Gastric Bypass: Remembering Surgery 6 Years Later


September 13, 1999

Do you remember where you were six years ago today?

I do. It was the day I underwent gastric bypass surgery – a day that changed my life forever.

I don’t recall much about that day. I remember feeling embarrassed lying on the preparation table, my enormous belly exposed to be cleansed antiseptically. I remember feeling frightened, but calm with a total acceptance that gastric bypass surgery was the best decision for me. I remember the anesthesiologist, a beautiful woman, not very old and not very big.

Then I went to sleep.

I woke up puking violently, an unpleasant reaction to anesthesia. I didn’t have my glasses so things were blurry, particularly the flowers from my husband. And I can remember a push-button device that helped me sleep. Later that night I realized I was not yet smaller. In fact my stomach was bloated and sore. In my drug induced vagueness I became convinced the surgeon had mistakenly done the wrong operation because I was getting bigger, not smaller.

The day after surgery my surgeon visited me, taught me to drink tiny sips of water, patted my hand and told me I was going to do just fine. I remember walking around the hospital hallway. I remember a female nurse bathing me. I remember a very good-looking male nurse – he didn’t bathe me. Rats! I remember drinking some nasty liquid chalk and getting an x-ray to confirm my stomach had been whacked, stapled and bypassed. I remember the super-sized wheel chair and being embarrassed that it fit just fine.

I remember being discharged from the hospital to spend the next several days in a hotel room because we had traveled a great distance for my “last resort” surgery. I watched “Mame” on TBS several times. The sofa at the hotel was scratchy. My husband and I went on “outings” each day, little drives around a strange town. He emptied my surgical drain for me. I thought it was disgusting.

One week after surgery we went to Sea World where I wept in profound disbelief at the great whales circling the pool and performing flawlessly for a bite of fish. Being from out-of-town, we sat in the “Splash Zone”. Turns out those warnings are for a reason. The great swimming mammal whacked his tail and we were drenched!

On Thursday of the second week Leslie, the darling nurse and counselor herself a WLS patient, removed my drain. We could go home. She asked me the four rules and I repeated them to her. She told me, “Take advantage of this window of opportunity. Learn everything you can. If you don’t learn early to follow the rules and take care of yourself you can regain this weight.”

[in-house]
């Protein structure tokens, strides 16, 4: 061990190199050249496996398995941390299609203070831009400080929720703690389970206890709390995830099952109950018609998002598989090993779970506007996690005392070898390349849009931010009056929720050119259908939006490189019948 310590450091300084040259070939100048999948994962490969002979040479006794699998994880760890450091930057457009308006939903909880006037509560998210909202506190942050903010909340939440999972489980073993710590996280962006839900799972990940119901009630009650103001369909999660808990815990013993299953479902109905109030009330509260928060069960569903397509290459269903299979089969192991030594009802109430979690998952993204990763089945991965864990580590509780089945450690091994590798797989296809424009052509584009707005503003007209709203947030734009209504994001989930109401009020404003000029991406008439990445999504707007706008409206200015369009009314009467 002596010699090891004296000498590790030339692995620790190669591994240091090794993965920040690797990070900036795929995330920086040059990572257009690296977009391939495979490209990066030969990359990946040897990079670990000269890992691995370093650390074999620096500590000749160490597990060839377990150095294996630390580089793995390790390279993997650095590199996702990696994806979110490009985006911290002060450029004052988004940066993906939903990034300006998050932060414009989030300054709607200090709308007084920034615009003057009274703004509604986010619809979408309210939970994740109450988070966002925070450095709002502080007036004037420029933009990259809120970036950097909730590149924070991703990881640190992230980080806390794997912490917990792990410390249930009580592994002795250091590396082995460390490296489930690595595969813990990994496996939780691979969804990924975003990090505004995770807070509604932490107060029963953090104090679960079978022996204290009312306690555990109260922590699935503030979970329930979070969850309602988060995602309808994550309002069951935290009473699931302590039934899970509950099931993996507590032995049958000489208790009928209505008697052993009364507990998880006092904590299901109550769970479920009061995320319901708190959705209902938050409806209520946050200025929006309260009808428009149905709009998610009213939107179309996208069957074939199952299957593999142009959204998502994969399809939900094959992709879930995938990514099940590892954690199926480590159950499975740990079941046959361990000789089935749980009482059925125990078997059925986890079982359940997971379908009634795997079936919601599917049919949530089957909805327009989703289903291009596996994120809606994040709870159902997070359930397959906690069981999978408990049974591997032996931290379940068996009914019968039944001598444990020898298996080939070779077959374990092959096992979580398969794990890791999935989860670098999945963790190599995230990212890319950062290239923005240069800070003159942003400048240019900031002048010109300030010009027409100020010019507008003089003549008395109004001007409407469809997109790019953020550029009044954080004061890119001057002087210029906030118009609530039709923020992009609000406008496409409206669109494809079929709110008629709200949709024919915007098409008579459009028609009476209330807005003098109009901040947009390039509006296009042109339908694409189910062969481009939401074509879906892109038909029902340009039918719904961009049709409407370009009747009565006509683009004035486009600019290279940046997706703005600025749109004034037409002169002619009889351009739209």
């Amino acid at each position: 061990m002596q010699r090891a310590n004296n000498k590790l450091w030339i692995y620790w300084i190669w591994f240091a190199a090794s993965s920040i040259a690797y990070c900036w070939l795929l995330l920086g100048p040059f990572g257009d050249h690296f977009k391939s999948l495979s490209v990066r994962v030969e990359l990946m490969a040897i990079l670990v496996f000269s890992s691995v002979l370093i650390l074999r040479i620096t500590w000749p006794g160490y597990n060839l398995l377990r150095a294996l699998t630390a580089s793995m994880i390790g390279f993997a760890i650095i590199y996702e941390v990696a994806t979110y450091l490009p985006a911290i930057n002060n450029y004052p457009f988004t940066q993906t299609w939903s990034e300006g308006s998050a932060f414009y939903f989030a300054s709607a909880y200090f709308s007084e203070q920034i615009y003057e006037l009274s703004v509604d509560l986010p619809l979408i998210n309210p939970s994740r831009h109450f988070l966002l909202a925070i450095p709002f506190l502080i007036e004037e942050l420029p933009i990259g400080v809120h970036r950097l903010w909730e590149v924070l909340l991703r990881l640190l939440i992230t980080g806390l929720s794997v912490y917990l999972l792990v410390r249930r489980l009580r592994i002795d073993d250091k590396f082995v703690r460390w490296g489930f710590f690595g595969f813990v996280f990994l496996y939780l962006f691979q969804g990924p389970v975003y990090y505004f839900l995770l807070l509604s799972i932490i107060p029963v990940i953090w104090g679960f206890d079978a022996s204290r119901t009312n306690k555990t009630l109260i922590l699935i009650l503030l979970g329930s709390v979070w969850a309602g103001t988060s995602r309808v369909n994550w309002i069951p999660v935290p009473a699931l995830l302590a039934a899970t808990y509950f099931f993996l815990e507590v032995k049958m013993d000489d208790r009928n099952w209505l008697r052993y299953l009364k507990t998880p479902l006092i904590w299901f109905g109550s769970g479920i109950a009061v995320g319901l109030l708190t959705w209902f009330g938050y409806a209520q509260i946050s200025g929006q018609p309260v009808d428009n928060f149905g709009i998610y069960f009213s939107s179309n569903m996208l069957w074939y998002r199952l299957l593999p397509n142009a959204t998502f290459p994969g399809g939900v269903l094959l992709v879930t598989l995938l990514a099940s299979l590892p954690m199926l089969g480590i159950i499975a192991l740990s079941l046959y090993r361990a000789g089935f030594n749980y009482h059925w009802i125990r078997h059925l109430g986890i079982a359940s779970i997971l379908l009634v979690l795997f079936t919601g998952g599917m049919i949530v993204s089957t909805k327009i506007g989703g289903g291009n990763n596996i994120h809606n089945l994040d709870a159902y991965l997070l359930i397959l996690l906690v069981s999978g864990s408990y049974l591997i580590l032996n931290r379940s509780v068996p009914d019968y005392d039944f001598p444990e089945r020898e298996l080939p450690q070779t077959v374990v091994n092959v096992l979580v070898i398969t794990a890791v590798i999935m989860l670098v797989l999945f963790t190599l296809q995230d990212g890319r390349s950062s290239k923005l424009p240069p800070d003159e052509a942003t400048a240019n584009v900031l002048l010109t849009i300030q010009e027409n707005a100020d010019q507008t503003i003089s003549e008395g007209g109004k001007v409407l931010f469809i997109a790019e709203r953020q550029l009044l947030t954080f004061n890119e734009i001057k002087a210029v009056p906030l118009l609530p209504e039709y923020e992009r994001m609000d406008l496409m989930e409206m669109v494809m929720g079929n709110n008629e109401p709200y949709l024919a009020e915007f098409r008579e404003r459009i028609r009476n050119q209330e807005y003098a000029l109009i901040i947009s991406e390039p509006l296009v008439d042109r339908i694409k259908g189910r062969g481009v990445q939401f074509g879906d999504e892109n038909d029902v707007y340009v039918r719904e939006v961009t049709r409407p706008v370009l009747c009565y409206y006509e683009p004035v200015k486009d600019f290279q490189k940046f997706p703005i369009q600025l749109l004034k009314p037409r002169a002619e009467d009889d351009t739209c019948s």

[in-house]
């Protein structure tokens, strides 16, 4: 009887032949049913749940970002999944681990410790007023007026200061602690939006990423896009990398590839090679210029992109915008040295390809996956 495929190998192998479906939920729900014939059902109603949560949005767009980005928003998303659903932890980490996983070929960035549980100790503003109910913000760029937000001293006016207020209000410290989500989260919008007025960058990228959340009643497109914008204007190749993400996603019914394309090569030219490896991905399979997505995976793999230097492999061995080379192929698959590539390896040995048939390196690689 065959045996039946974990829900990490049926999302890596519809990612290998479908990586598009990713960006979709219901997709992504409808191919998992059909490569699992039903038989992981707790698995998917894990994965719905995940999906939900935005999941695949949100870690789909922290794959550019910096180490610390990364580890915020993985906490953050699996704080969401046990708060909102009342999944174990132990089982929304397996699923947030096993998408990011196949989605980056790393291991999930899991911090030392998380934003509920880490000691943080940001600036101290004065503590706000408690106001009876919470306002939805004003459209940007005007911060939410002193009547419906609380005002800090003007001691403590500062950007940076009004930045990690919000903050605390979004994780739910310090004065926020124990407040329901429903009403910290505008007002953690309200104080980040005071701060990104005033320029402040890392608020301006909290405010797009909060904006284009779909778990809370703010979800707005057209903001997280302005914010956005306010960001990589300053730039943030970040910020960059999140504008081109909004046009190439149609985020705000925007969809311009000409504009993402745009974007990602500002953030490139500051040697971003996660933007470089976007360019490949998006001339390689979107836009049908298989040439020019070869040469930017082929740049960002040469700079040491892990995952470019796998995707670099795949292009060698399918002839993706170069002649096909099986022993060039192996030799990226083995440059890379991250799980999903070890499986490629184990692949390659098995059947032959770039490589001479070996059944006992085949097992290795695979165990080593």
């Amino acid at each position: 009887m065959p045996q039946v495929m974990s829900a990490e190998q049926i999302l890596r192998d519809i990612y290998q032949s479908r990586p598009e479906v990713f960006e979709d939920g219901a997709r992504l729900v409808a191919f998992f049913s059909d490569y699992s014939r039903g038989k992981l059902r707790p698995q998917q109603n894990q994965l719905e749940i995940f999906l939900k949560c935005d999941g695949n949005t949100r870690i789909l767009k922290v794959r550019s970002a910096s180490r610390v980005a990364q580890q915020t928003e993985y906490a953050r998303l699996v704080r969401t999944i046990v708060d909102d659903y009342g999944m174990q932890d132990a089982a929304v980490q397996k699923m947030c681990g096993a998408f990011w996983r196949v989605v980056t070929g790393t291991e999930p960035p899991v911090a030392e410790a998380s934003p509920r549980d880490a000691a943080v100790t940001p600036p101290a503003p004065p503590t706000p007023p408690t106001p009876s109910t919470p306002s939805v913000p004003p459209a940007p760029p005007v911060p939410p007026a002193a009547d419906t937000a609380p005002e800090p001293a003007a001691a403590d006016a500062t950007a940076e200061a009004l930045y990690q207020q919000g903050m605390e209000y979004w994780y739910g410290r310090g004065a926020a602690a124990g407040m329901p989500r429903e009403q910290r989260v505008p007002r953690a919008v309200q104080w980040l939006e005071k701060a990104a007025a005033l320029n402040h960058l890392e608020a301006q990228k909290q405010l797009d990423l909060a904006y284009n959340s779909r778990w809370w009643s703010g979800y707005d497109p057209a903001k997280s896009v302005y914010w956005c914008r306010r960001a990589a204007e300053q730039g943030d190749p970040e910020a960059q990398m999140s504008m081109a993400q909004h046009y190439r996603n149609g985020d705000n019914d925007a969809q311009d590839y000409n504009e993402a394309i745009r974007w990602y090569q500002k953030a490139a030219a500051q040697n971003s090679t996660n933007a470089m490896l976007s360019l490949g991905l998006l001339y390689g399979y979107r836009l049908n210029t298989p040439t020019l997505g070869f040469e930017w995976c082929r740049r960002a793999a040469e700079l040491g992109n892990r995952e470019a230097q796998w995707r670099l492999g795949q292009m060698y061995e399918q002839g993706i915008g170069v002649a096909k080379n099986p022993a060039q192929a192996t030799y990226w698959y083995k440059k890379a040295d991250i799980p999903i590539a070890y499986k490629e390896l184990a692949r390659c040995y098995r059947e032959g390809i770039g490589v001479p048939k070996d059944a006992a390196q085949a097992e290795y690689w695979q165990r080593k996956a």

Starry eyed and hopeful we packed ourselves in the car and headed for home. Almost 1,500 miles later we pulled into the driveway of home sweet home. My fabulous husband said to me, “Welcome to your new life – You Have Arrived.”

Kaye Bailey © 2005 – All Rights Reserved

An award winning journalist and former newspaper editor Kaye Bailey brings expertise in writing and personal experience with gastric bypass surgery to Having spent most of her life overweight Ms. Bailey is strongly empathetic toward the obese, particularly overweight children. This compassion compelled her to found the website [], a fast-growing resource of information, understanding and support for the weight loss surgery community.

The site is complimented with daily blog. The blog, offers readers the chance to comment or leave feedback about fresh content added daily. This site contains success stories and recipes, general information and WLS inspired topics. Complementing the site is a monthly newsletter titled “You Have Arrived” available exclusively to people who subscribe through the website or the blog.

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Author: Piyawut Sutthiruk

Losing weight will keep you healthy and have a long life. Cheer Up!

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